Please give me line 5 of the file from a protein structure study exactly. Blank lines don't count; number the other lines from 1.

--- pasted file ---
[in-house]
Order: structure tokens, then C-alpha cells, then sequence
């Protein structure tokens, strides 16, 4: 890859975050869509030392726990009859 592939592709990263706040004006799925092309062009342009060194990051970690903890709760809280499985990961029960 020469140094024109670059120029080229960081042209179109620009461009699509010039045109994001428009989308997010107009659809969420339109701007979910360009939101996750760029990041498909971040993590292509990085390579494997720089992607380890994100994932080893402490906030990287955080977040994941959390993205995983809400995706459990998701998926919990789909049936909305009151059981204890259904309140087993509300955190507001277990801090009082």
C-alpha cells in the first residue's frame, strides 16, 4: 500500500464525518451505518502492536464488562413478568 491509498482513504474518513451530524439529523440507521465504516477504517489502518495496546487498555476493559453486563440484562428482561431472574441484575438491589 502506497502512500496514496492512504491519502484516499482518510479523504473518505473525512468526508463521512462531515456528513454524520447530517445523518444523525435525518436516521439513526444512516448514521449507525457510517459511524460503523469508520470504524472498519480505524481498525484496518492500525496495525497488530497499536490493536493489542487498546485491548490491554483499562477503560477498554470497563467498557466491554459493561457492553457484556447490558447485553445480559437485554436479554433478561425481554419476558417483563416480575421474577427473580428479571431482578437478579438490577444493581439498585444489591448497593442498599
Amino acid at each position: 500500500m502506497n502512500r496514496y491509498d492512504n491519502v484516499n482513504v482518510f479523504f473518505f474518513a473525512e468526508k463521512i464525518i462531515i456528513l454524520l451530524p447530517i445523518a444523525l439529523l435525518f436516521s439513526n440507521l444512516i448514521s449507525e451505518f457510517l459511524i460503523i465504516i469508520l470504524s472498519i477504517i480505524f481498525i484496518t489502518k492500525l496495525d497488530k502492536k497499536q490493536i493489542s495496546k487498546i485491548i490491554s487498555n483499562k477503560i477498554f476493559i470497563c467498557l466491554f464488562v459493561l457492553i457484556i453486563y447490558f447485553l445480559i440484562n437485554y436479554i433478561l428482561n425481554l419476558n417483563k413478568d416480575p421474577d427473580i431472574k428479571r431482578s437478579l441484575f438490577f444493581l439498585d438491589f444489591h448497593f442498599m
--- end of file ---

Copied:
Amino acid at each position: 500500500m502506497n502512500r496514496y491509498d492512504n491519502v484516499n482513504v482518510f479523504f473518505f474518513a473525512e468526508k463521512i464525518i462531515i456528513l454524520l451530524p447530517i445523518a444523525l439529523l435525518f436516521s439513526n440507521l444512516i448514521s449507525e451505518f457510517l459511524i460503523i465504516i469508520l470504524s472498519i477504517i480505524f481498525i484496518t489502518k492500525l496495525d497488530k502492536k497499536q490493536i493489542s495496546k487498546i485491548i490491554s487498555n483499562k477503560i477498554f476493559i470497563c467498557l466491554f464488562v459493561l457492553i457484556i453486563y447490558f447485553l445480559i440484562n437485554y436479554i433478561l428482561n425481554l419476558n417483563k413478568d416480575p421474577d427473580i431472574k428479571r431482578s437478579l441484575f438490577f444493581l439498585d438491589f444489591h448497593f442498599m